A Christmas Card Conundrum

In this festive post Jane Donaldson reports on a Christmas mystery at the Rylands...

Written by Jane Donaldson.

Recently, the University Conference Centre got in touch with the John Rylands Library. They had in their possession some Christmas Cards signed by C. P. Scott, the Manchester Guardian Editor, and as they were no longer to be displayed, would we like them to go with the Guardian Archives?

Cue much excitement as we eagerly awaited the cards.

We opened them up.  There were a couple of generic cards, and a few with artists’ impressions of the Guardian Offices and sculptures. 

From the early 1970s. All signed by C. P. Scott.

C. P. Scott died in 1932.

So what was the story? Where were they from? 

A note accompanying the cards stated that the donor had received them from her father, who had met C. P. Scott during the time that he was running a successful business in Manchester. But why were cards being received in the 1970s from a C. P. Scott?  After Scott’s death in 1932, the paper was jointly owned by his children, John and Ted Scott.  Ted died less than 4 months later in a drowning accident and the paper was passed over to the editor, William Percival Crozier.

In the period that the cards were sent, the editor was Alastair Hetherington.  He was in post from 1956 until 1975.

In all six cards sent over the years, the signatures were signed in the same way, apart from one which was signed ‘Charles Prescott’.  Although the signatures look to be from the same hand, with the loops and slant all similar, when checked with Guardian Archive correspondence, the signature is very different to C. P. Scott’s actual signature. 

C. P. Scott’s signature from GDN/A/M25/3, a letter to James Bone, 20th June 1928.

A visit to the local studies centre to look at Goad Maps which show individual buildings, may give us a name to the business mentioned by the donor, as we know the area the business was in, but many questions remain.  All the cards were official Guardian cards but who was sending the cards?  Who was signing the cards?  Did the person receiving them think they were from C. P. Scott?  We may never know but it certainly was a surprise and very mysterious. If you can help us solve this little conundrum, please get in touch.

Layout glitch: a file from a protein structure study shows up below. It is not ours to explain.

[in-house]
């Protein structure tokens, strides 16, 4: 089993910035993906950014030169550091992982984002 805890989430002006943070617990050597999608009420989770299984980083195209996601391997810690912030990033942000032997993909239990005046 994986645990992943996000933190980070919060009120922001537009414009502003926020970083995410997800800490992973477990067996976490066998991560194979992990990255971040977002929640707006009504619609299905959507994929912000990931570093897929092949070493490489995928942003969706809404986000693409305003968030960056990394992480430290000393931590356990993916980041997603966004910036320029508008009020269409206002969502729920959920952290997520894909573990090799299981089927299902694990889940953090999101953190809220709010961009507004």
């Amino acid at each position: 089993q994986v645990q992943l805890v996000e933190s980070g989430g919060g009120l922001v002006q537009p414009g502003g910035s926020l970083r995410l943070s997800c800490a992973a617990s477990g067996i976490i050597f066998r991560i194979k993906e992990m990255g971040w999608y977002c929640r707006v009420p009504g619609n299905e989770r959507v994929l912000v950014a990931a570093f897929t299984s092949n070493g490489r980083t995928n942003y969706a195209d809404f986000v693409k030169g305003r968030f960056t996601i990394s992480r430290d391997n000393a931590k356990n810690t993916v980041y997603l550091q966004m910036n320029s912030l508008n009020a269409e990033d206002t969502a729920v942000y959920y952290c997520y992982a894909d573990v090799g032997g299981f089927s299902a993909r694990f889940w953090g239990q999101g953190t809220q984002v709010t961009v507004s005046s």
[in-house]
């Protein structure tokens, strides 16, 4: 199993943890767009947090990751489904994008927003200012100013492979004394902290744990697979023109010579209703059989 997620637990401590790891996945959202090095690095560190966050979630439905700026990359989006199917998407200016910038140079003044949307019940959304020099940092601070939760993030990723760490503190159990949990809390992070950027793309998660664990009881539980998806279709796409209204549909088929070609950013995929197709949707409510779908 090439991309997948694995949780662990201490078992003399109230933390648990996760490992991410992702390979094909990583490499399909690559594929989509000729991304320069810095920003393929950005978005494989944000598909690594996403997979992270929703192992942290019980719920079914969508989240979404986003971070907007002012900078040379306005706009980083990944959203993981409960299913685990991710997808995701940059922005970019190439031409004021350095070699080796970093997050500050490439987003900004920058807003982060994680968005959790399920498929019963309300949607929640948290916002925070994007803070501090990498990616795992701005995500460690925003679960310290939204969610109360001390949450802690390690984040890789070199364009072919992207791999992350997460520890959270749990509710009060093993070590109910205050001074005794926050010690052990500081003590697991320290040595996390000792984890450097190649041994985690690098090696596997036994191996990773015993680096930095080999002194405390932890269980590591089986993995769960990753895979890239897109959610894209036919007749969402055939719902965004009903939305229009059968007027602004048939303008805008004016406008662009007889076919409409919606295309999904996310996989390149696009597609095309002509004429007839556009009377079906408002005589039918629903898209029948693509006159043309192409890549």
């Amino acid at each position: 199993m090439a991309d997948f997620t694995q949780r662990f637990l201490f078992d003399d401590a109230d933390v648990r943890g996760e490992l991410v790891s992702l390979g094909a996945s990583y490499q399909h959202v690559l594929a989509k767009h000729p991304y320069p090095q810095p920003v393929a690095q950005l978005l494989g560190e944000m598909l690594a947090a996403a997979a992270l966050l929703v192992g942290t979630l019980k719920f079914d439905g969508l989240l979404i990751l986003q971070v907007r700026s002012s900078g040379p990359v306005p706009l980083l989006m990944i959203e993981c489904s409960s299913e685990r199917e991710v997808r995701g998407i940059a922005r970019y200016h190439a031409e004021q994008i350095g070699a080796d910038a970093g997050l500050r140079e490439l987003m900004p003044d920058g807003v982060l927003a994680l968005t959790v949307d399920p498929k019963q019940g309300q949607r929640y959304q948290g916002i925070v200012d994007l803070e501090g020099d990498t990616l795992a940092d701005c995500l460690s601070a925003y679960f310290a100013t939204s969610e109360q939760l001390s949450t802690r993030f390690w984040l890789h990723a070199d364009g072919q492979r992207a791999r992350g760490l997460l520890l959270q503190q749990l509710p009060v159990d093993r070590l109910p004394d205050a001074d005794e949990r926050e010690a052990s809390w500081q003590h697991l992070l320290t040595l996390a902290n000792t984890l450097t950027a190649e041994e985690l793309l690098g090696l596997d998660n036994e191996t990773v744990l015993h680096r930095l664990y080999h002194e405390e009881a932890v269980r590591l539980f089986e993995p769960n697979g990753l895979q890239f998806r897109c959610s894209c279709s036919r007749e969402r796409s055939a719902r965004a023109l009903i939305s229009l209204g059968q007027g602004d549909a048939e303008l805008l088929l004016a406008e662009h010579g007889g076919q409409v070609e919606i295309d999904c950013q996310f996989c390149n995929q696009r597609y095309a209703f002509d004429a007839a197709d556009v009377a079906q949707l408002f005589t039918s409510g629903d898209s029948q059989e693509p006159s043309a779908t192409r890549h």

Guardian and Manchester Evening News office (demolished c.2007), with the 1970 storage block of the John Rylands Library visible on the extreme right (demolished in 2004).

In 2021 the Library will celebrate The Guardian’s 200th anniversary with an exhibition featuring items from the Manchester Guardian Archive. Keep an eye on our website for further details.


The mystery of the signed cards has now been solved thanks to the Guardian News and Media Archive in London.  CP Scott’s grandson was also named CP Scott and was a director of the Manchester Guardian and Evening News from 1952-1976, the time when the cards were sent.  He was Secretary of the Scott Trust from c. 1971 – c. 1976 which was initially set up by Scott’s son, JR Scott who became the sole inheritor of after the death of his brother, Edward Taylor Scott, only four months after the death of his father.  There is a brief history of the Guardian on the GNM website.

We are so glad to have solved this mystery and that nobody had been misled, but also to find out another name in the Scott family that, until now, there was very little information about outside the archive.

1 comment on “A Christmas Card Conundrum

  1. This is fascinating – you can date the photos by the clothes and cars.

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